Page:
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Testimonials

Works Great for Sprint Cars

Works Great for Sprint Cars

Opening night we didn't have your product installed. Kind of hard on the brakes and they responded as I was used to. Next night, Your product...
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Ti heat shields eliminated brake fade for my CTS-V

Ti heat shields eliminated brake fade for my CTS-V

I wanted to say again that I'm very happy with the shims so far. At Pueblo the ambient temps were near ninety. Many cars in my run group were...
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Track Wisdom

"The mark of a great racer is consistency. If you can consistently lap a track at the limit, with the lap times varying no more than 1/2 second, then you have a chance to be a winner. If your lap times vary more than that, no matter how fast some of them are, you won't win often."

-- Ross Bentley, Speed Secrets

Brake heat shields vs brake cooling ducts: which is better?

Cooling ducts will help when the car is in motion, however at slower speeds and when stopped in pits/paddock your caliper/seals/boots/fluid can soak up a lot of heat. Our heat shields will help you there, in addition to when hammering the brakes at speed. We are not just making this stuff up, your brake system can suffer significant heat damage long after you have stopped racing.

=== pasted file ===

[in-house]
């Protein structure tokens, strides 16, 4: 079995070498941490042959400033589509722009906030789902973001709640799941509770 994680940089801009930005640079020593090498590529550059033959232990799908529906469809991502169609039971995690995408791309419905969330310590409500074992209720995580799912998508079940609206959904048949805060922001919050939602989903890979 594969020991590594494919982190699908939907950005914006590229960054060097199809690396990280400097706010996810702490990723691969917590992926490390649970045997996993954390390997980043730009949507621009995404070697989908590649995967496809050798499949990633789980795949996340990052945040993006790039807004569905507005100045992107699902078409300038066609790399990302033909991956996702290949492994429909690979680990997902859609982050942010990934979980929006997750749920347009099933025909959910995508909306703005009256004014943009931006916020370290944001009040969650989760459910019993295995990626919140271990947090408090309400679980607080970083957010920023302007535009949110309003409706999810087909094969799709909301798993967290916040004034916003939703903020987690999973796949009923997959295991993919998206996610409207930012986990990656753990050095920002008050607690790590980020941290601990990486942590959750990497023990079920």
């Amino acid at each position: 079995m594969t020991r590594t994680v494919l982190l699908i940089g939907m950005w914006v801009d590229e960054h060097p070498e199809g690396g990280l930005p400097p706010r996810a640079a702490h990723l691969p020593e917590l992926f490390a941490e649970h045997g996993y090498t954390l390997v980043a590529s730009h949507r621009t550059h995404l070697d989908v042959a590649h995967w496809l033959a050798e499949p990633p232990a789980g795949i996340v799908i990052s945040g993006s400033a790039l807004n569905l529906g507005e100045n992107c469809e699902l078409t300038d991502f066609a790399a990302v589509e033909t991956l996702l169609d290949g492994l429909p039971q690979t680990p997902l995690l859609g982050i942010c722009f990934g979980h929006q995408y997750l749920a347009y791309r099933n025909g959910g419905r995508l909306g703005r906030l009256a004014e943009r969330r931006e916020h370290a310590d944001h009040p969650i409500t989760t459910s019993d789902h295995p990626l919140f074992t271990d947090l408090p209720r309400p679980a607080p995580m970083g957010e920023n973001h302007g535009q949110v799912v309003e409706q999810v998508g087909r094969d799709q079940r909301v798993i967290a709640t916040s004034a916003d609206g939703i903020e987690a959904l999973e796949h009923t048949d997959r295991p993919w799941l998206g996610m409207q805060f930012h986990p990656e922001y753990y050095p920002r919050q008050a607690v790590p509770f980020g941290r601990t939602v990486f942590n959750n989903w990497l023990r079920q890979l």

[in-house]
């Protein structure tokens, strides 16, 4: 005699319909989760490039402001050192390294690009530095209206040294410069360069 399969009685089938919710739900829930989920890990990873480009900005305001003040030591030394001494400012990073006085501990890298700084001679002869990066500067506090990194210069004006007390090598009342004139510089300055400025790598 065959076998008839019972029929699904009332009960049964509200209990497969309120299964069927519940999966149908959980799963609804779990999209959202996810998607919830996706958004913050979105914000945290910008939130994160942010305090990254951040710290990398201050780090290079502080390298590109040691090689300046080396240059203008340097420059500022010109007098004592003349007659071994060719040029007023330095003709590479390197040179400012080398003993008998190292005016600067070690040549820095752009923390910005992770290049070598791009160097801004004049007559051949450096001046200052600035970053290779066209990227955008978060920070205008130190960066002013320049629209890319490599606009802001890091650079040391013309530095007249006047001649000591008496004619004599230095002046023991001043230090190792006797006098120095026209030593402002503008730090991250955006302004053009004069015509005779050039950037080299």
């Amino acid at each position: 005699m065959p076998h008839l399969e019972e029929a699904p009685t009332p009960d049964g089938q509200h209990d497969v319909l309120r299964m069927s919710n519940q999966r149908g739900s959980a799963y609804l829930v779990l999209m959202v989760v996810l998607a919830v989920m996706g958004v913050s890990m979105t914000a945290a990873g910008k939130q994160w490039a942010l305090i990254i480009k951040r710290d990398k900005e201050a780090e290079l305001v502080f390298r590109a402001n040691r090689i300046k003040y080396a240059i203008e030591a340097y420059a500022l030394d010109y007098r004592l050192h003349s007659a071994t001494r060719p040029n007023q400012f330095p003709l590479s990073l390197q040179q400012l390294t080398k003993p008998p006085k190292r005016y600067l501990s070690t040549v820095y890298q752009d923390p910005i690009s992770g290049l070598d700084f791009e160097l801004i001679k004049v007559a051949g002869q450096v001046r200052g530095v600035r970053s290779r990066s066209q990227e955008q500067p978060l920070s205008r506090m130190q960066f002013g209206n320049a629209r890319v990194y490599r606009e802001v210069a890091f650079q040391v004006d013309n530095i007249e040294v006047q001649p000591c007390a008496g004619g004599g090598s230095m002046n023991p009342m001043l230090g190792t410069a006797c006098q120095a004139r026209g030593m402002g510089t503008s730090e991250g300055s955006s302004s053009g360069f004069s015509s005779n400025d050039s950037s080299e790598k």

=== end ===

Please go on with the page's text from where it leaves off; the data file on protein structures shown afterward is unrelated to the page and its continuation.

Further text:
Consider this quote from "Sports Car and Competition Driving", by Paul Frere:

It is particularly important that when the car has been stopped for a short time -- up to 15 or 20 minutes after a drive in which the brakes have become very hot -- the pedal is depressed for a check. When the car is at rest, brakes act as a heat sink from which heat spreads to the fluid contained in the calipers; brakes which were fully operative when the car was driven may have become totally inefficient after it has stood awhile.

The heat shields are much easier to install than routing ductwork through your car, and may provide all of the protection you need. If you are suffering from serious bad-ass brake heat issues there is a good chance that you will want to use both heat shields and cooling ducts.